Yves here. I know Warren is deemed to be progressive by American standards, but I recall clearly when I first say her speak at a Roosevelt Institute conference, Let Markets Be Markets, which was a title I found to be unhelpful, since it suggested that markets would exist in a state of nature and just needed to be left alone. In fact, markets depend on rules and enforcement mechanisms to operate regularly and well.
Warren, who was the first speaker, gave a long preamble about how she loved markets and had long taught contract in law school. I don’t recall her giving any reason as to why she loved markets, when you’d expect her to make a case, such as how they were good for people. Her speech struck me as defensive, as in she felt she had to say she was in favor of commerce so as not to be painted as a Commie if/when she called for reforms.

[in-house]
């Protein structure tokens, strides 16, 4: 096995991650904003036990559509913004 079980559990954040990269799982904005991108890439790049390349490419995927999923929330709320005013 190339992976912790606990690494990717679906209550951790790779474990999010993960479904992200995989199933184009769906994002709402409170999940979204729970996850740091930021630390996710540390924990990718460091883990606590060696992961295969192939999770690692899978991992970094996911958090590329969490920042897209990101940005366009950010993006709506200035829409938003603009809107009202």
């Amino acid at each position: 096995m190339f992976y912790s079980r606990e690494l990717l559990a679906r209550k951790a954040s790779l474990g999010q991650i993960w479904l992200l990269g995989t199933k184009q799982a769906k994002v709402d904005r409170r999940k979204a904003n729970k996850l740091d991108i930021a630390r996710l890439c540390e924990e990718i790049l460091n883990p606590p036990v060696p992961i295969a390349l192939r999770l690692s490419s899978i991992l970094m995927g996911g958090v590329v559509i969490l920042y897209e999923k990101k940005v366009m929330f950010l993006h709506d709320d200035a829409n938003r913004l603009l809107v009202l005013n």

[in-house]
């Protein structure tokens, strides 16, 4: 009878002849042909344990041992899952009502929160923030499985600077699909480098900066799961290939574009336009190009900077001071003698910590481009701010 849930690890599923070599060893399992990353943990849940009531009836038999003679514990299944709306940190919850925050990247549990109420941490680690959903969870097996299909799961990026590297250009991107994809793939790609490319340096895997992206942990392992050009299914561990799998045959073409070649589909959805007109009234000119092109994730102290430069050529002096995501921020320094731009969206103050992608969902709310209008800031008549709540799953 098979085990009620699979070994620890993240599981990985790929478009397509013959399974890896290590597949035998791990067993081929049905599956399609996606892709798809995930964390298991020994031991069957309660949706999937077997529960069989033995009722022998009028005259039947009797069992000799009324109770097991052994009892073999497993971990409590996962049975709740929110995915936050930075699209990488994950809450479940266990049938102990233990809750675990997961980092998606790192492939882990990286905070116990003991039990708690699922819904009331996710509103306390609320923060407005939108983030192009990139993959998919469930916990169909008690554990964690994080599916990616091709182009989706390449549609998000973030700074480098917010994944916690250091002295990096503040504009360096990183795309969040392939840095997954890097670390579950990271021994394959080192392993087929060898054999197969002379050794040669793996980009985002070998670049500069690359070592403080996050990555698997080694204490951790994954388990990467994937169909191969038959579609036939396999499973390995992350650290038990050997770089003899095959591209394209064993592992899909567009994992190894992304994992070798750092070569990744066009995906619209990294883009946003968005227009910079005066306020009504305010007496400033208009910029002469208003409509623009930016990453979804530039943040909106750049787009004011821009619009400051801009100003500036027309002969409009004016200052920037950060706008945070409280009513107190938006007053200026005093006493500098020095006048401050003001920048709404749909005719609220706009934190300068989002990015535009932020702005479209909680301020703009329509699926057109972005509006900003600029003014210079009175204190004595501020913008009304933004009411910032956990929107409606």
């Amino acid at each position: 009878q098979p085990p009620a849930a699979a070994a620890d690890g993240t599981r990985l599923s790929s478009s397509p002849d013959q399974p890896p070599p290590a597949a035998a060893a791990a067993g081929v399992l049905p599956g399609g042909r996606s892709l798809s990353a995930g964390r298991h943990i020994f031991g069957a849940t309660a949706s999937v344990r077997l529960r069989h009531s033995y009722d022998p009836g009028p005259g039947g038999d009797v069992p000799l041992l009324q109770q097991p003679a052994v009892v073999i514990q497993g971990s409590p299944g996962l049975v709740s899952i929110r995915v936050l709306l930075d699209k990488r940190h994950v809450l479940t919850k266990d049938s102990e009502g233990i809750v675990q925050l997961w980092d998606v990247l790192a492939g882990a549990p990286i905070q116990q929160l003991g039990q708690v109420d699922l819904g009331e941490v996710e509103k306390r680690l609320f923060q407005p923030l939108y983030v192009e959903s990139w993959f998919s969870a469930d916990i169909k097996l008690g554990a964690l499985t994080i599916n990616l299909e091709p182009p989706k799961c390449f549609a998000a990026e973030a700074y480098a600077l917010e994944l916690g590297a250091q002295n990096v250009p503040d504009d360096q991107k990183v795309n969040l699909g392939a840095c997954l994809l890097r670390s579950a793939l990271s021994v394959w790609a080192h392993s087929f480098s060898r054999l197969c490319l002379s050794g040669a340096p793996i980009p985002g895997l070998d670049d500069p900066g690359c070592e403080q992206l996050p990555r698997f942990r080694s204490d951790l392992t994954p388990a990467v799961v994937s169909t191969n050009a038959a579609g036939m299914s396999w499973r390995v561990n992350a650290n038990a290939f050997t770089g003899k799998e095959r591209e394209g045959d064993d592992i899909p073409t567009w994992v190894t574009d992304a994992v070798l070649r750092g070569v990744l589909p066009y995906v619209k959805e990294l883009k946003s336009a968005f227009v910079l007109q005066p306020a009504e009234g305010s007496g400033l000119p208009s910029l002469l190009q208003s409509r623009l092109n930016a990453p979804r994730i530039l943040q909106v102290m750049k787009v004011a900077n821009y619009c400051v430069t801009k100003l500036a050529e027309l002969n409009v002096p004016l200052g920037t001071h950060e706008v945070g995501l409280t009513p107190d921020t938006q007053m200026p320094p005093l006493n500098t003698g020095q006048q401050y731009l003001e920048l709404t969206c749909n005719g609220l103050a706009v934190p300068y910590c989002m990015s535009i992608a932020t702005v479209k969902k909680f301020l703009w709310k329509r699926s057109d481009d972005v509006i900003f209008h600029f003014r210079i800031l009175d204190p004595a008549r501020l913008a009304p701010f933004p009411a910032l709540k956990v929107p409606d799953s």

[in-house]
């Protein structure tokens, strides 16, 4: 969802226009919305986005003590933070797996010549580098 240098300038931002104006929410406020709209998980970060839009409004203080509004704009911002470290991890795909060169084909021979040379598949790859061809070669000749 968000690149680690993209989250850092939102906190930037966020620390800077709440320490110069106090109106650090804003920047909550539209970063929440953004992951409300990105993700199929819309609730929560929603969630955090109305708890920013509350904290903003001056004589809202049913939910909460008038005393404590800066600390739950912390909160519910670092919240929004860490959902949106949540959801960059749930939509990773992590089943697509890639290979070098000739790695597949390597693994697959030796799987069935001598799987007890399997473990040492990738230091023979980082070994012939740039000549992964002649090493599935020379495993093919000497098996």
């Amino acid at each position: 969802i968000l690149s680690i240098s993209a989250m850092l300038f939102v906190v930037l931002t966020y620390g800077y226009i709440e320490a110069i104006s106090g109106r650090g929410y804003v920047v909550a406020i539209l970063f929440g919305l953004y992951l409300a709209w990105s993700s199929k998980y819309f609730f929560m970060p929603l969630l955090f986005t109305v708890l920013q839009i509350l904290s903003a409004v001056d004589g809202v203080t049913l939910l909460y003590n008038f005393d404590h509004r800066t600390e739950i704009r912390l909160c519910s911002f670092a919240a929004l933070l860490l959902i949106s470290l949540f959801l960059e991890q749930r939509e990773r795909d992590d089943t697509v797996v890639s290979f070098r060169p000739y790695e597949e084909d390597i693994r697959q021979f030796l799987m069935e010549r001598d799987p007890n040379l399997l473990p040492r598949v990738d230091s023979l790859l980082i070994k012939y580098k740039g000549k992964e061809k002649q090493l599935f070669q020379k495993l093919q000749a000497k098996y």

By contrast, Karl Polyani, in his classic book The Great Transformation, argued that the evolution of market economies undermined society because it treated land and labor as commodities. Pressured to slow the development economies were inevitable and Polyani suggested, desirable, because the impact of the development of the market society on communities and families was often so disruptive that the changes needed to be mitigated.
I didn’t get any sense that Warren had those concerns, and I found that troubling. I didn’t see how her profession of enthusiasm for markets connected with the concerns she has expressed for the welfare of American families.
By Thomas Neuburger Originally published at DownWithTryanny!
I’ve written before comparing Elizabeth Warren and Bernie Sanders as presidential candidates, but only preliminarily. (See “The Difference Between Sanders and Warren, or Can Regulated Capitalism Save the Country?“) But there’s much more to say — foreign policy, for example, is barely touched on there — and also much is evolving in their positions, especially Warren’s.